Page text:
Govt.’s 100 days program in Health Ministry a mega flop-Benefits of new Drugs Policy have so far not reached the people ­­- GMOF
Posted on April 20th, 2015

Courtesy Island

The Government Medical Officers’ Forum (GMOF) says that the government’s 100 days program in the Health Ministry was an utter failure and a mega flop.

The only namesake achievement in this sector was to push through the Drugs Policy in parliament, which even many parliamentarians didn’t know much about. Stakeholders were kept in the dark. The drugs regulatory authority, including the DGHS, also had no idea about this new piece of legislation, the trade union asserted in a statement.

After the passage of the Drugs Policy for the sake of a promise to the people, the government adopted a laid-back approach without initiating necessary action to give the benefits flowing from this legislation to the people, the GMOF noted.

The masses are still awaiting relief in terms of reductions in prices of drugs. The pharmaceutical industry is still enjoying its ‘mafia status’. They continue to sponsor Health Ministry events and “look after” certain doctors for mutual benefits, the statement claimed.

The GMOF complained that many key medical administrative positions in the Health Ministry continue to remain vacant.  Amongst the top slots for which permanent appointments have still not been made are additional secretary (medical services) and additional secretary (public health), deputy director general (planning) and deputy director general (laboratory services).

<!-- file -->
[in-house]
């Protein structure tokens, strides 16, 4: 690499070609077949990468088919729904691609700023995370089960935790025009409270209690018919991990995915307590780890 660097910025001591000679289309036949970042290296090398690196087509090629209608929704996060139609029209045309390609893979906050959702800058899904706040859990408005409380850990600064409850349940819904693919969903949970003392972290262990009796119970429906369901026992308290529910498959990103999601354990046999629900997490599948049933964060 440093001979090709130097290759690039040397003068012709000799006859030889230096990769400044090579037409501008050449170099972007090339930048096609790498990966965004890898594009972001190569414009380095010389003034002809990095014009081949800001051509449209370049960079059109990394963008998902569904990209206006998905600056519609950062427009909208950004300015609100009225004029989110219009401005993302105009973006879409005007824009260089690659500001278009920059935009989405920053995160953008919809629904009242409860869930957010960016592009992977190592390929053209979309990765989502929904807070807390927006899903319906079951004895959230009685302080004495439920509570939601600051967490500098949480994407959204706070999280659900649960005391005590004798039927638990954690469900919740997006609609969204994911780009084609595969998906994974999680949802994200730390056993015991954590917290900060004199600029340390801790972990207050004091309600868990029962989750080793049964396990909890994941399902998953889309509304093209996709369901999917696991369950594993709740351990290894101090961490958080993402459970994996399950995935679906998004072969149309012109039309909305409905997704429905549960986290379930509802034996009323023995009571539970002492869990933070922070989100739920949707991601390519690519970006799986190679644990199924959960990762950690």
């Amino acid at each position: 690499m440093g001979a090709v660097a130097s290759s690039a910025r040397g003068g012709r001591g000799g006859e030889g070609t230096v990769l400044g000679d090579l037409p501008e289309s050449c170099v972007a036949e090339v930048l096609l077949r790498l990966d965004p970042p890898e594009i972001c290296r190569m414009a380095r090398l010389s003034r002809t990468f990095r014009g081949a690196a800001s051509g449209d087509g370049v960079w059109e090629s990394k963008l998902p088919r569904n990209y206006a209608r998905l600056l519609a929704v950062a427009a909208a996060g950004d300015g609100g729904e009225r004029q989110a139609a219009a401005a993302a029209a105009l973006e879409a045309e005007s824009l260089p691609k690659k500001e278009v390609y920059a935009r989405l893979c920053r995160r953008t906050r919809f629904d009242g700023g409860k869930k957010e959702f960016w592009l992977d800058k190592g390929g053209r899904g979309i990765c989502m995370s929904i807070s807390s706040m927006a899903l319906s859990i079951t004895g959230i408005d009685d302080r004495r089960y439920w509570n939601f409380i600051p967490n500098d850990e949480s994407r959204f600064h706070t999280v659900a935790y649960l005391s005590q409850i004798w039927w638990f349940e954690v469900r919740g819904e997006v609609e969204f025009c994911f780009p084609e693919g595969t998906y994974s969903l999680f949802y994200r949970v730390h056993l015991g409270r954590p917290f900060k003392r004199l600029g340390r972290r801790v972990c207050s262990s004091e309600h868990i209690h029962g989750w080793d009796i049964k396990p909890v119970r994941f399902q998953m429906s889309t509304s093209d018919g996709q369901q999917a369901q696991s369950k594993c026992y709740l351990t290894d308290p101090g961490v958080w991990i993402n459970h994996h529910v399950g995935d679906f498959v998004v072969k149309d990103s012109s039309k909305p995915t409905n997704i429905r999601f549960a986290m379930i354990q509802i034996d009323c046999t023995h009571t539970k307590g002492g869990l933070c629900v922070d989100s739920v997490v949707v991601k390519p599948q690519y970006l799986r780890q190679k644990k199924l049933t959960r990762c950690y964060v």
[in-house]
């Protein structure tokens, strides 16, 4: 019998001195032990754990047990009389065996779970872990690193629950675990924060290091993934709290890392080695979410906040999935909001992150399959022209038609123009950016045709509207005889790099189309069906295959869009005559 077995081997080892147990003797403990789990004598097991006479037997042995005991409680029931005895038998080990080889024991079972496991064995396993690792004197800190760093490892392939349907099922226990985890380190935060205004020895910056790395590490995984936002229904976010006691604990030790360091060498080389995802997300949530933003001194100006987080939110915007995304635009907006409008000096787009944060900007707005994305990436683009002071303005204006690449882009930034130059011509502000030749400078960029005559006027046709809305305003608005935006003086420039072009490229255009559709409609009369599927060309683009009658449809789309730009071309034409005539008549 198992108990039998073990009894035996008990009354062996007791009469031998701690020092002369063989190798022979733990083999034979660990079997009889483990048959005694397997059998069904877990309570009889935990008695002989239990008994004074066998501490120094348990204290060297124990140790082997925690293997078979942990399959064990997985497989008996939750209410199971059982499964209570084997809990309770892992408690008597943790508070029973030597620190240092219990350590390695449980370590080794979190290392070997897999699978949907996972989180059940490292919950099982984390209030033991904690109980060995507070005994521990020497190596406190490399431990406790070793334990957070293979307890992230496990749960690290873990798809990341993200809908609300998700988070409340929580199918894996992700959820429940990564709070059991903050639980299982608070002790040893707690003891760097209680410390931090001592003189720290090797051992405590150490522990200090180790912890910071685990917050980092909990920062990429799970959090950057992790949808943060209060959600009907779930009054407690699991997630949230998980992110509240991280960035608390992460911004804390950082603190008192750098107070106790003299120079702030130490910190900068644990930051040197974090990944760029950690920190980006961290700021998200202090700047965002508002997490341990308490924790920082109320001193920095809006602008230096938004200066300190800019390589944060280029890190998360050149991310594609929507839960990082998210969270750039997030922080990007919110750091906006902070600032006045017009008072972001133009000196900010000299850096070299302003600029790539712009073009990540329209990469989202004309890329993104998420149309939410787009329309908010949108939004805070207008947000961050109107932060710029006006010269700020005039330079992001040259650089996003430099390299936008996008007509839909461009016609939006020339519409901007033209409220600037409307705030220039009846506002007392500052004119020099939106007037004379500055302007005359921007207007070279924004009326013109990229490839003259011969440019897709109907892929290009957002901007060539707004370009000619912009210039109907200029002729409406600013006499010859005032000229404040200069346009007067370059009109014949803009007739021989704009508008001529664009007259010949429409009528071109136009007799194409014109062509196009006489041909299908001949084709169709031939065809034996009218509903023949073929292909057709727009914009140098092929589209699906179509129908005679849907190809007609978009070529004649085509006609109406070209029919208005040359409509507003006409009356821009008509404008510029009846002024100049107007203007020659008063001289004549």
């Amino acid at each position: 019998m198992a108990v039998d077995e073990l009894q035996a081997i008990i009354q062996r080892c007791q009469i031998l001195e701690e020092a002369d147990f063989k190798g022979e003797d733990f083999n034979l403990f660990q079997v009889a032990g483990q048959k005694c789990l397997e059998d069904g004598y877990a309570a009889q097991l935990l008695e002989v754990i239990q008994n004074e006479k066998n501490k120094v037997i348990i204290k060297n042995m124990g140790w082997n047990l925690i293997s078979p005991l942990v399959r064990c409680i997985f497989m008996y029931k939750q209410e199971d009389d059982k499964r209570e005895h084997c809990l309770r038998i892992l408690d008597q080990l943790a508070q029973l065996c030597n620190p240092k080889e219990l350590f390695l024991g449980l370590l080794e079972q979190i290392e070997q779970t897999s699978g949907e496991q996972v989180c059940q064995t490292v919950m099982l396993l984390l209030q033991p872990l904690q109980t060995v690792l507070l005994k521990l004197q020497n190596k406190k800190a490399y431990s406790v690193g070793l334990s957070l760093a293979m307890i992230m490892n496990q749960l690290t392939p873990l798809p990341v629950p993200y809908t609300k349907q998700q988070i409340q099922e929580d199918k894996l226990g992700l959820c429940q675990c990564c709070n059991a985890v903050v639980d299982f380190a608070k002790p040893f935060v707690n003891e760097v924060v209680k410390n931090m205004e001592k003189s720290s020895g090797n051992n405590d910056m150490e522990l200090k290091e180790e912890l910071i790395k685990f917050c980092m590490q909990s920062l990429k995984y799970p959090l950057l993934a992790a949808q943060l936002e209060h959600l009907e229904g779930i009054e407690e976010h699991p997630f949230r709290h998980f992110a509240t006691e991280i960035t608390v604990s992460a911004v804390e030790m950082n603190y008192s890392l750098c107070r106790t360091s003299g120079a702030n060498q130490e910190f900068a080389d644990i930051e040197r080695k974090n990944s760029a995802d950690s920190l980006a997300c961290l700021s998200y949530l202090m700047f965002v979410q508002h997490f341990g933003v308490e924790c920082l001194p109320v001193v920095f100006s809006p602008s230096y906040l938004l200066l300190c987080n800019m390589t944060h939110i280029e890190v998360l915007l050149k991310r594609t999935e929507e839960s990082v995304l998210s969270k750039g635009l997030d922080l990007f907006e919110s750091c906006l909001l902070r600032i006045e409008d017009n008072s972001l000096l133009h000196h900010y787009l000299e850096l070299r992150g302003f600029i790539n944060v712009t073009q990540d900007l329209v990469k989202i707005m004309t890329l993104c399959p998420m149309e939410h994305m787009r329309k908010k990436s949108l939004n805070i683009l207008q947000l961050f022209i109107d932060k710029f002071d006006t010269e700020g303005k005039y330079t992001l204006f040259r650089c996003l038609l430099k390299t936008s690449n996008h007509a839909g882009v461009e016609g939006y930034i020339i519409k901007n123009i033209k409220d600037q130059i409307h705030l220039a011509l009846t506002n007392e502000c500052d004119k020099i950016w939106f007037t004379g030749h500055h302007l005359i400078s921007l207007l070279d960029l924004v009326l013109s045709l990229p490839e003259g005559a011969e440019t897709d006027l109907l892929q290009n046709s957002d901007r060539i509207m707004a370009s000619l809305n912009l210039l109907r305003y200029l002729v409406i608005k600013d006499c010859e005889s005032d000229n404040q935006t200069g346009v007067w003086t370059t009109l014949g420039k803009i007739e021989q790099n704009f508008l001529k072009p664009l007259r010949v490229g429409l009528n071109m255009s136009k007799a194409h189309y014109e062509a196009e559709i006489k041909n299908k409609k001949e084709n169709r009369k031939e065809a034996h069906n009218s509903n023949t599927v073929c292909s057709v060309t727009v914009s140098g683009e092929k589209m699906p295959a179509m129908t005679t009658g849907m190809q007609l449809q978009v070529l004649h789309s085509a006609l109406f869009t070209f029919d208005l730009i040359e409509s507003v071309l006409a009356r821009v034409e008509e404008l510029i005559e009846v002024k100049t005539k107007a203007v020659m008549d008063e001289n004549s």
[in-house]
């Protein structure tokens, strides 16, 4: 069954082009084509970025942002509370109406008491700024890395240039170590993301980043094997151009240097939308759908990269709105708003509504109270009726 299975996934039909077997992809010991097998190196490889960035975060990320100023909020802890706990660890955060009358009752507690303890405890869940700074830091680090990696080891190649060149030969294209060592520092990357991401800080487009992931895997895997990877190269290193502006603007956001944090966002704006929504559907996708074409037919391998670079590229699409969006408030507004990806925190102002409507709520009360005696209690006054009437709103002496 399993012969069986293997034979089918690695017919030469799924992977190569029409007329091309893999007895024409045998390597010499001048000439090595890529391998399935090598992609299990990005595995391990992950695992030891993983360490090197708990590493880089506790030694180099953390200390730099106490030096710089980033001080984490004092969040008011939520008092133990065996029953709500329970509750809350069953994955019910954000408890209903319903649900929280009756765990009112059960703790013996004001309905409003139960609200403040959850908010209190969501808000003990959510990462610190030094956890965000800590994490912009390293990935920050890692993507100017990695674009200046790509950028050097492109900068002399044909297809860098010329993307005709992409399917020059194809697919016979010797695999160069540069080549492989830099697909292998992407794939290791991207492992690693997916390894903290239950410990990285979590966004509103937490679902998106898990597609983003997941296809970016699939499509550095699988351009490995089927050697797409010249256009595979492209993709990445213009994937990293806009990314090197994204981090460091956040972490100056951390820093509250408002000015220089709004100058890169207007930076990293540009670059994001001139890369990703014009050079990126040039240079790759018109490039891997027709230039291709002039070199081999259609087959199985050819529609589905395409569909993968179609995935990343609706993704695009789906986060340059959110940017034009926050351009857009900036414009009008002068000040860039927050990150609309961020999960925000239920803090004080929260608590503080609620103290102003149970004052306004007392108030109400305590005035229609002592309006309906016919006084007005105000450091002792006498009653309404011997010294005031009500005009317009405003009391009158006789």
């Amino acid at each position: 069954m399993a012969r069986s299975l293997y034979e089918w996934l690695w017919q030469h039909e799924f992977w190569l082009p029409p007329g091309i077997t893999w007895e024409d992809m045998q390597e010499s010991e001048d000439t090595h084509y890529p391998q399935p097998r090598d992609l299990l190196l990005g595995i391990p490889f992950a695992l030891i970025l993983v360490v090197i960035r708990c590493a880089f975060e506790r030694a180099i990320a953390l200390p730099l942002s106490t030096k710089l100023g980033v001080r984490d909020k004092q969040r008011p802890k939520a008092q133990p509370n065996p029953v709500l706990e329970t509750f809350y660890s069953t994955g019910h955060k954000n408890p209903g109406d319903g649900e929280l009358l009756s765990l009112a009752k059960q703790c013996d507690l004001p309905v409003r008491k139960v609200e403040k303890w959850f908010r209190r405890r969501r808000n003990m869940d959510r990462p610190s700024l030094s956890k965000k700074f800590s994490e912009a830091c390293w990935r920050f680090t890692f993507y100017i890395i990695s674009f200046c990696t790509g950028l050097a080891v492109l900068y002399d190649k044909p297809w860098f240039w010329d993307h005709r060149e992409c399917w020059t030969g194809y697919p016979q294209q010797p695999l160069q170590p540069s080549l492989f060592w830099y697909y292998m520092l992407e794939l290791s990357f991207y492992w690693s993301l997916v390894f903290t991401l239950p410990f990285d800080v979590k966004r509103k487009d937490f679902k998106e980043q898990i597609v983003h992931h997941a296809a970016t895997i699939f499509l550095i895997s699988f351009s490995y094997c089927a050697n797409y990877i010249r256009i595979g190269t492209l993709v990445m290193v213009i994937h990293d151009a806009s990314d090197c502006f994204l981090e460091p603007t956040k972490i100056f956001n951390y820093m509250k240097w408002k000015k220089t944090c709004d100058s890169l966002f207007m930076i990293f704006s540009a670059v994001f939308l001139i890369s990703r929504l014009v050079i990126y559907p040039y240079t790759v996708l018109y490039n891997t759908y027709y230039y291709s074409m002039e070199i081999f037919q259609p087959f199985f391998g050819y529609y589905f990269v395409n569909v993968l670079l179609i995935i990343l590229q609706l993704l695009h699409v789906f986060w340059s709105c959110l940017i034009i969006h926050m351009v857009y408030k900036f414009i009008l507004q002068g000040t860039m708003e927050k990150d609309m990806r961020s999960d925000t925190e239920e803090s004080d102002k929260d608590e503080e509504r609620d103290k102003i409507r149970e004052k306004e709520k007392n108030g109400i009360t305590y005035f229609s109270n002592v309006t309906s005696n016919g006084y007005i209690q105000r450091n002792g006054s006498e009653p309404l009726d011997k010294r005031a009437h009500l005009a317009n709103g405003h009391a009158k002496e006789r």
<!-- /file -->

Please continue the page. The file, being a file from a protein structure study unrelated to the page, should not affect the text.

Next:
In addition, around 70 senior administrative positions and 150 deputy administrative positions are still vacant in the government health services, the statement noted.

The political hierarchy will, at the drop of a hat, assure that “necessary action has been initiated to fill the vacancies”. This was the same answer given by the previous regime for five years since 2010, but nothing happened, it said.

How can the country’s health services run effectively when key top slots remain vacant? Is this the so-called good governance policy?, the statement queried.

For the first time in the medical administrative history of the government health sector, a political appointee was named as the director of a major hospital with over 1,000 beds outside Colombo. The political appointee concerned is not qualified for the job. The filling of this vacancy by regular means has also been stopped, the GMOF asserted.

Two retired directors have been given appointments to lucrative positions within and outside Colombo through Cabinet approval. Trade union leaders have been interdicted without natural justice for expressing their views on corruption in the Health Ministry, the statement further claimed.

An additional secretary has been handpicked to cover medical services by ignoring the senior most DDG. No action has been taken to tackle corruption although the former Health Minister and now incumbent president is on record saying that corruption is rampant in the Health Ministry, it asserted.

The GMOF statement queried whether it is the norm of good governance to appoint the Minister’s wife as his private secretary, who, it is no secret, is the de facto permanent secretary to the ministry. Officials have become puppets under these circumstances.


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